And few quality sellers, at that, seeing as there are, what, five good, available players on the White Sox, Rockies, and Marlins combined?

Forget “somewhat breaking even” — the Giants’ front office has an incredible opportunity to turn a big profit on players in the trade market.

Moving a solid, ready-for-impact bat like Michael Conforto, Thairo Estrada, or LaMonte Wade Jr. to a team that wants to make a serious push should bring back a serious prospect, or two.

And I’m not talking about the single-A, wait-for-four-years variety, either.

The Giants have a middle-of-the-road farm system. There are some solid prospects in it, to be sure, but not nearly enough to replicate an Orioles-like explosion.

The current team is fine. Old, but fine. Its outlook for the future is fine. This team is stuck on a treadmill of mediocrity. (And perhaps that’s the plan.)

But by taking a half-step back this season (if that), there’s a chance to take two steps forward in future seasons.

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While another team might look at Wade as an answer to their first base or outfield shortcomings — a solid, if unspectacular piece that fills out their lineup — I think it’s fair to wonder what the Giants would be losing if he went out the door.

Wade is a strong, positive player, to be sure — a Statcast darling who is putting up big numbers in the areas stat dorks like me love — but he’s also a 30-year-old who was a platoon player up until this season who is going into his final year of team control in 2025.

More importantly, for as important as his bat seems to be to the lineup, the Giants were mediocre with and without him this season.

I’m not suggesting San Francisco sell him for cents on the dollar. Quite the opposite. In this trade market, you should be able to net surplus value, and I think it would be foolish for the Giants to pass on that. (And let’s not pretend as if every player doesn’t have a proprietary, singular quotient value next to their name on spreadsheets and databases all across baseball.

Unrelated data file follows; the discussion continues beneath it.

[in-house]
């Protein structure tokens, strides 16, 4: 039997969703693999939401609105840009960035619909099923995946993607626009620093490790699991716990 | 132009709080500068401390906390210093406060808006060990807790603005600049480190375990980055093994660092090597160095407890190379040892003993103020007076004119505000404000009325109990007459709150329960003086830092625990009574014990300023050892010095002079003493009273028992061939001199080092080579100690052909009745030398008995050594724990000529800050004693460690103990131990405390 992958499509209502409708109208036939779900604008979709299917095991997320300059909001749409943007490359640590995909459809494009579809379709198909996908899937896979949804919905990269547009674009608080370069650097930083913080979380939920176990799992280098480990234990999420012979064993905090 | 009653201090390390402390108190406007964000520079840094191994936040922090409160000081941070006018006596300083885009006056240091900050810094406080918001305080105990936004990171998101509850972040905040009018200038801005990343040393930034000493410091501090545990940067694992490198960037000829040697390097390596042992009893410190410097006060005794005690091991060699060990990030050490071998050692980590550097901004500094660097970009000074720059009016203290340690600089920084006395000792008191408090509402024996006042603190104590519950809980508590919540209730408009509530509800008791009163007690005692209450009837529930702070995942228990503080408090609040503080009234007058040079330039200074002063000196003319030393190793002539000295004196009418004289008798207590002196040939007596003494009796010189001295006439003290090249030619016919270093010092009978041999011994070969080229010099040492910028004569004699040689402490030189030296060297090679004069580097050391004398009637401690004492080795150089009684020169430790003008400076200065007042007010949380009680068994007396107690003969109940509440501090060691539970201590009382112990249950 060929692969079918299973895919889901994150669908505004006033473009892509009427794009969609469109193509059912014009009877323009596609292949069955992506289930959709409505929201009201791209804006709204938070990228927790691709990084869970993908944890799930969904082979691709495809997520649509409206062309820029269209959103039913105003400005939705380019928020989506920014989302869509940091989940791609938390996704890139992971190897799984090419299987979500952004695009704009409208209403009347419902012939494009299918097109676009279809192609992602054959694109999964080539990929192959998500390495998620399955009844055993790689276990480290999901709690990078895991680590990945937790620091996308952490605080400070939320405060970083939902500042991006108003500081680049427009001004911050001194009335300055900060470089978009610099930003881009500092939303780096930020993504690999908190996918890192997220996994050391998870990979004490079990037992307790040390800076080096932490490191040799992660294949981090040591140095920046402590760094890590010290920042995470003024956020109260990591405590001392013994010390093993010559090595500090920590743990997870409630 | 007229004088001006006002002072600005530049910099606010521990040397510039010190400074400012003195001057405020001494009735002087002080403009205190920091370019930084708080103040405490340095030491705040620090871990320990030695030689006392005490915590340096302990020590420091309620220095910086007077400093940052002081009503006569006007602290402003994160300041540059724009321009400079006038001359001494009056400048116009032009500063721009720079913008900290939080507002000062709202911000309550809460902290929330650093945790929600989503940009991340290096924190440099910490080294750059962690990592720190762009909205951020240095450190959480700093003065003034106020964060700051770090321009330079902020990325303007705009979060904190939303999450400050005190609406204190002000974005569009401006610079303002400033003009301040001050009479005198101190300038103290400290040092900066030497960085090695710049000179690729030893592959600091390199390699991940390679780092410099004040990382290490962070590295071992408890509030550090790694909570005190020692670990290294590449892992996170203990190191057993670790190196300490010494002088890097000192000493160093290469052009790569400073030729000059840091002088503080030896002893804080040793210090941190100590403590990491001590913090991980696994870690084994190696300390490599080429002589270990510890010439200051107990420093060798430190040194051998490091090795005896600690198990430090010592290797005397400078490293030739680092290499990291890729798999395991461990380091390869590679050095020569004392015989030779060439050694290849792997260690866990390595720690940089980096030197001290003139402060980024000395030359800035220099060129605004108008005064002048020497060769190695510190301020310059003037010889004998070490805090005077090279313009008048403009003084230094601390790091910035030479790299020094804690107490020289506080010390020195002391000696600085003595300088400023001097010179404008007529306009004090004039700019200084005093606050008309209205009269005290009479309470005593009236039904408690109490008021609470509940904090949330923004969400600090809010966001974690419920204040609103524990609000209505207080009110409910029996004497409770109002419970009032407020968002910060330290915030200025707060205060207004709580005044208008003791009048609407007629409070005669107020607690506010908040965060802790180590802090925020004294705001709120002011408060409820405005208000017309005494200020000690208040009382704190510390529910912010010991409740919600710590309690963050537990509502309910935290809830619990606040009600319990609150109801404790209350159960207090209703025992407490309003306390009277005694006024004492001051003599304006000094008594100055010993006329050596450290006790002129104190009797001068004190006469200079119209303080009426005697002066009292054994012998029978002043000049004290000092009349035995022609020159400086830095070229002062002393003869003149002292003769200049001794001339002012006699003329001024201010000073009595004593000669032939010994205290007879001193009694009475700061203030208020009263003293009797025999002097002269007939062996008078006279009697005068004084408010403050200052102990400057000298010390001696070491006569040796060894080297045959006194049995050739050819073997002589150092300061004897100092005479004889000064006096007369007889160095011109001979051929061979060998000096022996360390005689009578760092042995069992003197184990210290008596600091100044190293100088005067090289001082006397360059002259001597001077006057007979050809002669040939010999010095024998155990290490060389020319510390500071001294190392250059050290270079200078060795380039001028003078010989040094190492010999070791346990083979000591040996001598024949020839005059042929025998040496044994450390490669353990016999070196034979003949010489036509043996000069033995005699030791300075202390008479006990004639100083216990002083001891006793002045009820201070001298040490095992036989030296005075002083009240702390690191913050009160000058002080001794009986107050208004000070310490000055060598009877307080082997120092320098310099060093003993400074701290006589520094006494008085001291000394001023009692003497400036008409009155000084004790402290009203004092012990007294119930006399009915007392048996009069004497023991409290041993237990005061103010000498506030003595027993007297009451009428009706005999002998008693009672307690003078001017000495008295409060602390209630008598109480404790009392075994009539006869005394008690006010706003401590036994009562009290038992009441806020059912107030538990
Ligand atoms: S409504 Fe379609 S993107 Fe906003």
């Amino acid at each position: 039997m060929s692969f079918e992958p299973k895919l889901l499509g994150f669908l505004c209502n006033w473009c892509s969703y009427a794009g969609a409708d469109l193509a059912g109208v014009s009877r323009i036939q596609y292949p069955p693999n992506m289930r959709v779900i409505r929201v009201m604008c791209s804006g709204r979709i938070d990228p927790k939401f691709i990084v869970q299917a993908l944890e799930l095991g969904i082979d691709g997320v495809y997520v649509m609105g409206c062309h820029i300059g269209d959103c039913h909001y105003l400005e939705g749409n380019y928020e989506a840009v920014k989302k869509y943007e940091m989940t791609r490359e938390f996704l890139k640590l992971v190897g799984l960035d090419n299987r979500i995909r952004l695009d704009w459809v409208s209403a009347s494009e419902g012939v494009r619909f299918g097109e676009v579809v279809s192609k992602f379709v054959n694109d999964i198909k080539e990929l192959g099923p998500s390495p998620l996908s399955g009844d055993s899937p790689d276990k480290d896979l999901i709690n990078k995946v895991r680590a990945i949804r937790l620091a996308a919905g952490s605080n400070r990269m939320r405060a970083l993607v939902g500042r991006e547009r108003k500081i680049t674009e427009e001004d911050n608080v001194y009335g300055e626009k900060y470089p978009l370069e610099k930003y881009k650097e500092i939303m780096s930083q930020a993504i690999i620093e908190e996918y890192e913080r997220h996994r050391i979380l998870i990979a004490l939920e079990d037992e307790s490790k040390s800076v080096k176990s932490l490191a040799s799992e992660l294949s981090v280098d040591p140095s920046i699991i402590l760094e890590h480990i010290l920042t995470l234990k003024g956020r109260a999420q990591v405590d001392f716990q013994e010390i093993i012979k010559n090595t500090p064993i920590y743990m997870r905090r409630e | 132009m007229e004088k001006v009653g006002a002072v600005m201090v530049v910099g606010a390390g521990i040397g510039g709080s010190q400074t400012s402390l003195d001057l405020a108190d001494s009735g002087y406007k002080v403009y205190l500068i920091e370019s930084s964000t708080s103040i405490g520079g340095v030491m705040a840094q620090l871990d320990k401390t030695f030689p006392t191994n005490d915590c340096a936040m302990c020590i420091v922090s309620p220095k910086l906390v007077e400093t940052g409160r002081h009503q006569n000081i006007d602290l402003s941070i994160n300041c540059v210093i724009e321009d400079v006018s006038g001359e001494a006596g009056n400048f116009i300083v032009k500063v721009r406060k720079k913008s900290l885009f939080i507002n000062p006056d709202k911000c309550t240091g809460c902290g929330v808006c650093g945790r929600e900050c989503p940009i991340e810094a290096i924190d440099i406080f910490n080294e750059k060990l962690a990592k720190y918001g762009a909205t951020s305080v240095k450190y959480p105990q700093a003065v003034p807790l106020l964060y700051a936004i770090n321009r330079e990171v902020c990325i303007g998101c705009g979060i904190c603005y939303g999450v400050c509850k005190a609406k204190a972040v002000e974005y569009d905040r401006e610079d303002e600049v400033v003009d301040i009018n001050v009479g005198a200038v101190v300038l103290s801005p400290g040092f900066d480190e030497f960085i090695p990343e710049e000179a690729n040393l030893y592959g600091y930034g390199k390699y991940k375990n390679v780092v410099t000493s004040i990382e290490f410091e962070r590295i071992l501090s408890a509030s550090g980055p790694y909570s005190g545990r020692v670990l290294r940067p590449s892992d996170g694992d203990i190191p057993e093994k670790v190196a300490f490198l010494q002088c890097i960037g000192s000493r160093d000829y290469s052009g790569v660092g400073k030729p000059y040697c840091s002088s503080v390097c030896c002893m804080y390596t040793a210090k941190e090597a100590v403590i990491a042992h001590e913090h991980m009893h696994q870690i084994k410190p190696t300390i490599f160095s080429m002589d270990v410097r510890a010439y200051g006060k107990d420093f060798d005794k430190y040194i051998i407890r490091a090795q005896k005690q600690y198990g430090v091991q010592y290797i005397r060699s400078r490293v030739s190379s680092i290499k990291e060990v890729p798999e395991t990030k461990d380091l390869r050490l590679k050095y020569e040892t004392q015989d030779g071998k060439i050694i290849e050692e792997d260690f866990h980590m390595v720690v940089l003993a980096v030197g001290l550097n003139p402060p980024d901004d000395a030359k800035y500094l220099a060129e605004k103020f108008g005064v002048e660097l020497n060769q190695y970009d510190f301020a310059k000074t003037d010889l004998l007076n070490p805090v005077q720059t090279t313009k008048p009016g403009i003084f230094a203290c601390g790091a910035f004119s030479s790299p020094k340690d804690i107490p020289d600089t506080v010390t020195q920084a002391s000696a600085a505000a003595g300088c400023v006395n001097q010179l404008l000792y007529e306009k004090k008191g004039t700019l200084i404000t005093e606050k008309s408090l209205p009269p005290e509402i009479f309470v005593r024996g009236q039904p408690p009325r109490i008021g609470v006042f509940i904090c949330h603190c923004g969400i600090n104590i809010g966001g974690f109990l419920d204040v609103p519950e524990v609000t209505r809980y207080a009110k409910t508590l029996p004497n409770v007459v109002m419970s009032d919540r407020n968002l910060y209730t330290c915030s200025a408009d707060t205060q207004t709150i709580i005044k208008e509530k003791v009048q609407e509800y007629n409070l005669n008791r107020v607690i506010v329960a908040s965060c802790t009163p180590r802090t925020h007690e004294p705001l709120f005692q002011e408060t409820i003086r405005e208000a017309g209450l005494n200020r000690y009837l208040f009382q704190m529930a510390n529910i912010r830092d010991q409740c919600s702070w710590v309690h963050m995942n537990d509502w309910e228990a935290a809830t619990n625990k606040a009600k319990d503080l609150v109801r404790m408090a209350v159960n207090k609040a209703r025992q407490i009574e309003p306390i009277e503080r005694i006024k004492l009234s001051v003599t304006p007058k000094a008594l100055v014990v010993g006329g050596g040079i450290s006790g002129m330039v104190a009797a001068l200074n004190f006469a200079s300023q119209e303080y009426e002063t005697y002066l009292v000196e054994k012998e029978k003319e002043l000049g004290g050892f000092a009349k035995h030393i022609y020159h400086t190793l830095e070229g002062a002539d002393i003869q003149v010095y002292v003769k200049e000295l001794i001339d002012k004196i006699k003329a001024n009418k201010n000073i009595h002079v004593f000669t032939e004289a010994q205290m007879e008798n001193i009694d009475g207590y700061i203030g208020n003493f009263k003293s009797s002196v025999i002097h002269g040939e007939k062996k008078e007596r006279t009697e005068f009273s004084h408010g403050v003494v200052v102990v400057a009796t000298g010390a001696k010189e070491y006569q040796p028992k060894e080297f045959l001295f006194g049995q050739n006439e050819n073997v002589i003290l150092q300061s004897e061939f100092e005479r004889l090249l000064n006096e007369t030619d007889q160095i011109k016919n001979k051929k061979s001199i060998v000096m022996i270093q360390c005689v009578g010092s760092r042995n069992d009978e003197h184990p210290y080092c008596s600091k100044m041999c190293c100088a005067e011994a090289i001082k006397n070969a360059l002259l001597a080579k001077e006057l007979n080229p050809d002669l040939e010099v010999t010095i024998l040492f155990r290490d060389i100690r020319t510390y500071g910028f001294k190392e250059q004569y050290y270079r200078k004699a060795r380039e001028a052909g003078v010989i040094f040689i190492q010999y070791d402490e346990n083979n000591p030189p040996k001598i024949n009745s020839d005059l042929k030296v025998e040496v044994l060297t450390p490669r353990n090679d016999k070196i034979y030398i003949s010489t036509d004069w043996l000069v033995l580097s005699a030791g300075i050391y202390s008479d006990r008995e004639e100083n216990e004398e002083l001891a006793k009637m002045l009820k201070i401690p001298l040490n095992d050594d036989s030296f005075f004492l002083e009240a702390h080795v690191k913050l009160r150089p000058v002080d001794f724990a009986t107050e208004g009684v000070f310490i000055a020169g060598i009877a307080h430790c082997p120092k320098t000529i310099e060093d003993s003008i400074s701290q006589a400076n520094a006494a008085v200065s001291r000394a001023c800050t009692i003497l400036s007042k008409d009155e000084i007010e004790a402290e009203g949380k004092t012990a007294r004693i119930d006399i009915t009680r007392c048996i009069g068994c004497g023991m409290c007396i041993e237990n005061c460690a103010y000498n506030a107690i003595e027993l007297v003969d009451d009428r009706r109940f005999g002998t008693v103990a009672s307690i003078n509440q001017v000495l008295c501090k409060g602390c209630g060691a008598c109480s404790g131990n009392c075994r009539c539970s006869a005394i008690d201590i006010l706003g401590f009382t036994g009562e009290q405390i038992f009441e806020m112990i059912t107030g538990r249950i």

Will the Giants lose something if they have to play David Villar at first every day? Perhaps. We saw what they lost when they inexplicably played Trenton Brooks for 12 games.

But one could have made the same argument about playing Ramos not too long ago and yet he’ll be one of two Giants playing a game at the start of next week. Isn’t it time to see if Villar (27) can sink or swim at the big-league level?

Whether he can or not, I don’t think the Giants’ season will be defined by swapping out Wade for Villar.

Nor would it be the same for Luis Matos or Conforto or Mike Yastrzemski?

Or Brett Wisely for Estrada?

We don’t yet know what those players can do if truly given an everyday role.

We do know what the stalwarts at those positions can do, and it’s uninspiring at best. Why not mix it up?

That’s if the price is right, of course.

In this trade market, it might be even more than that.

And that makes the time right to sell.